The Tory Burch FEED bag, one of the examples we address in our text.

Anthea and I have been busy working on a new body of research into the use of craft and crafted aesthetics as a form of political expression and identity construction. We recently presented a paper entitled, “Performing Austerity: Political Identities and the Co-option of the Crafted Aesthetic” at the Textile Society of America Symposium in Washington, DC. The theme of the Symposium was “Textiles and Politics” and we got to present as part of the fantastic Material Matters panel organized by Lisa Vinebaum, Ruth Scheuing, and Ingrid Bachmann.

The abstract of the paper is posted below, and there are more links, examples, and excerpts on the Performed Austerity website.

Craft has been positioned as both a fix and foil for the ills of capitalism and alienating conditions of industrialization, and the current moment, dubbed by some as a “craft revolution,” often romanticizes craft as simple, fulfilling, authentic, and politically significant work. This paper explores the use of crafted aesthetics in both consumption and anti-consumption models of social/political engagement to conspicuously perform values of personal agency, and social responsibility, as expressions of (life)style in an economic climate obsessed with austerity. We introduce the term “craftwashing” to refer to instances where craft is used to market fashionable goods whose desirability often obscures the sticky ethical, environmental, and economic questions around their production.

I’ll be presenting as part of the (Dis)embodied Feminisms: New Perspectives on Gender, Sexuality and Identity symposium at McGill University. The symposium runs from May 13-15, 2011 and the keynote speaker will be Brooklyn-based performance artist Amber Hawk Swanson. The paper I will be presenting draws from my thesis research about intersections of craft and performance art:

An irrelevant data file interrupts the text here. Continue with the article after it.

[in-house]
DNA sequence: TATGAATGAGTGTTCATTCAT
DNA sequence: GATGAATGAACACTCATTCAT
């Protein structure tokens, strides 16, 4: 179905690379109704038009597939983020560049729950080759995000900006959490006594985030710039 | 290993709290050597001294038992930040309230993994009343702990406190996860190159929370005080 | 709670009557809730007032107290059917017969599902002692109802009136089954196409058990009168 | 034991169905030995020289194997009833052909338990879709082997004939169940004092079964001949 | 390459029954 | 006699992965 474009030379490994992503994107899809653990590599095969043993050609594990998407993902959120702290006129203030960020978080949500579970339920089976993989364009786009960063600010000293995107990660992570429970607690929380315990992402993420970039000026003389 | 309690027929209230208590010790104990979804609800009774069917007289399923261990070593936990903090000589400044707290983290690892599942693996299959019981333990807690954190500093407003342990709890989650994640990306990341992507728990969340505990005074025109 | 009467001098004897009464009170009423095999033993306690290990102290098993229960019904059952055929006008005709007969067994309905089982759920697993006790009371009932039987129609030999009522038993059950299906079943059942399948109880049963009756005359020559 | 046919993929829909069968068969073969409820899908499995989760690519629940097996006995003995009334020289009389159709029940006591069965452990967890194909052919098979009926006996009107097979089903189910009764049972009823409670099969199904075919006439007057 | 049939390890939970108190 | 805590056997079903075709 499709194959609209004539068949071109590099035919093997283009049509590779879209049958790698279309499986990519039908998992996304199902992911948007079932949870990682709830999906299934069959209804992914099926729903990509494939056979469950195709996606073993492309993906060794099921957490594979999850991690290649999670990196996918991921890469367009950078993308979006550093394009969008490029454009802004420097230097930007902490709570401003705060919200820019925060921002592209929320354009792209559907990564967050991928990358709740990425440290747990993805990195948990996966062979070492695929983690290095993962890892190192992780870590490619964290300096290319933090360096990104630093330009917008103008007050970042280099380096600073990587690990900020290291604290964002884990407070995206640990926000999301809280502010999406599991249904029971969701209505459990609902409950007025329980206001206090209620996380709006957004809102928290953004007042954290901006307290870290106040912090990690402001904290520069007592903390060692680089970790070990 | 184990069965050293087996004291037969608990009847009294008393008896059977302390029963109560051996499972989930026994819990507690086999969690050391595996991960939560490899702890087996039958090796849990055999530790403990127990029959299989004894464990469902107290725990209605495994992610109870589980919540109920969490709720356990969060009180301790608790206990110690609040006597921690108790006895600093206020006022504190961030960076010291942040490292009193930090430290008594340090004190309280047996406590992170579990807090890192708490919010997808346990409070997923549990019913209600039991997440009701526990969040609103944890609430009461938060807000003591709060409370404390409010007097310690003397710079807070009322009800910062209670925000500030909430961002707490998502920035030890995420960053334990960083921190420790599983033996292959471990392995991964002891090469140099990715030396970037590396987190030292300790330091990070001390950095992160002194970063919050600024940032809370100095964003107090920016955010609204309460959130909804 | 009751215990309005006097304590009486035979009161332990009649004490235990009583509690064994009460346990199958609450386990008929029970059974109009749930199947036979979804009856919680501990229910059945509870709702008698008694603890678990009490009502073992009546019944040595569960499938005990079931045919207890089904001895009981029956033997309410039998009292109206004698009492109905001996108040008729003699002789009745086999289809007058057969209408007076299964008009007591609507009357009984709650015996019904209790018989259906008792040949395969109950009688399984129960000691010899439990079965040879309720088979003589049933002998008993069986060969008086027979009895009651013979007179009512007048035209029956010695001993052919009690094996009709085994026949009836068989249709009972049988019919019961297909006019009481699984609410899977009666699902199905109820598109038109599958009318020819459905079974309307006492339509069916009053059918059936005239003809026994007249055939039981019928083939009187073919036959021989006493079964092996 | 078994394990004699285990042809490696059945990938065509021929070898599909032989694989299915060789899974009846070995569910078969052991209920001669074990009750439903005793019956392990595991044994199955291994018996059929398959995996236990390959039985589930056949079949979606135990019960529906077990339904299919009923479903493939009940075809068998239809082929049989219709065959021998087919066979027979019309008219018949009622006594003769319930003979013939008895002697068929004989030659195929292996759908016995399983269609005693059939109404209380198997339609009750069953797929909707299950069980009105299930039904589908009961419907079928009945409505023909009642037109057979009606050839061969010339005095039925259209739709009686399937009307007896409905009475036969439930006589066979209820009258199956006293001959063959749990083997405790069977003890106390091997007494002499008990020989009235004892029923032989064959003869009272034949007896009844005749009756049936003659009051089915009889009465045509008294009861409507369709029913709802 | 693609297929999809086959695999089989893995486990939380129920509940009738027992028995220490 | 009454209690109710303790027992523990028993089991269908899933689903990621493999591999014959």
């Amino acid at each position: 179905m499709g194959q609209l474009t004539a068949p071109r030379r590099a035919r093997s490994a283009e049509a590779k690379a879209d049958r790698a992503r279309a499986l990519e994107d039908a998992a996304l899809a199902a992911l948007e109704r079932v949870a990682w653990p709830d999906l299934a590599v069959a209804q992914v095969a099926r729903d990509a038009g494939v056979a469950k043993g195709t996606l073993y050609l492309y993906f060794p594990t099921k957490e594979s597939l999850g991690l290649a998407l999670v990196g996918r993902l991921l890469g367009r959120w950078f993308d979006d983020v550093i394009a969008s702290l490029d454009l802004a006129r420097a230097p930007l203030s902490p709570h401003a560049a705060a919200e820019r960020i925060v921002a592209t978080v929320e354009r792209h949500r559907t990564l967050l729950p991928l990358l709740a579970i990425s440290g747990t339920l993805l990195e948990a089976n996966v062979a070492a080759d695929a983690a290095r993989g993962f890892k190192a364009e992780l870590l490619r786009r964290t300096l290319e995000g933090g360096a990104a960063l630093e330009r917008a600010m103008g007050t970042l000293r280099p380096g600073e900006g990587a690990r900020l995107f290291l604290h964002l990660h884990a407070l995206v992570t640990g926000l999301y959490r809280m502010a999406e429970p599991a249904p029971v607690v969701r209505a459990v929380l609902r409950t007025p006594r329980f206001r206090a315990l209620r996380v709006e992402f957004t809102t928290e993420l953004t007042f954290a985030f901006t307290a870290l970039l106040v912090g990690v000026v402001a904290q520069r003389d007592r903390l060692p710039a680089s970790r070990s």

Working It Out: Craft and Performance in Contemporary Art
Art historian Jayne Wark has argued that “the relationship between feminism and performance art since the 1970s has become so inextricably linked that it is inconceivable to speak of one without reference to the other.” Projects such as Mierle Laderman Ukeles’ 1973-4 Maintenance Work Projects, and Martha Rosler’s 1975 video Semiotics of the Kitchen both used the performance of domestic tasks in order to make public women’s unrecognized labour. Similar aims were at play when feminist artists of the same period, such as Evelyn Roth or Joyce Wieland used so-called “feminine” craft processes and materials such as knitting or embroidery as a means to elevate or re-value these kinds of creative work.

Recent exhibitions such as Gestures of Resistance (2010) and projects such as Wednesday Lupypciw’s The Ladies’ 500-Metre Challenge (2010) have included aspects of both craft and performance, often with a focus on the live performance of (craft)work as a means to address issues of labour, skill, and aesthetic value. This paper will draw links between these contemporary works and the clear historical precedents found in the concerns and methods of feminist artworks mentioned above. Furthermore, this paper will investigate how a problematic association between craft and domestic/feminine realms remains a feature in how craft-based practices are understood and framed within contemporary art. Here, new craft-performance hybrids will be examined for the ways in which they complicate and rethink relationships between craft, domesticity, traditional gender roles, and distinctions between the private and public spheres.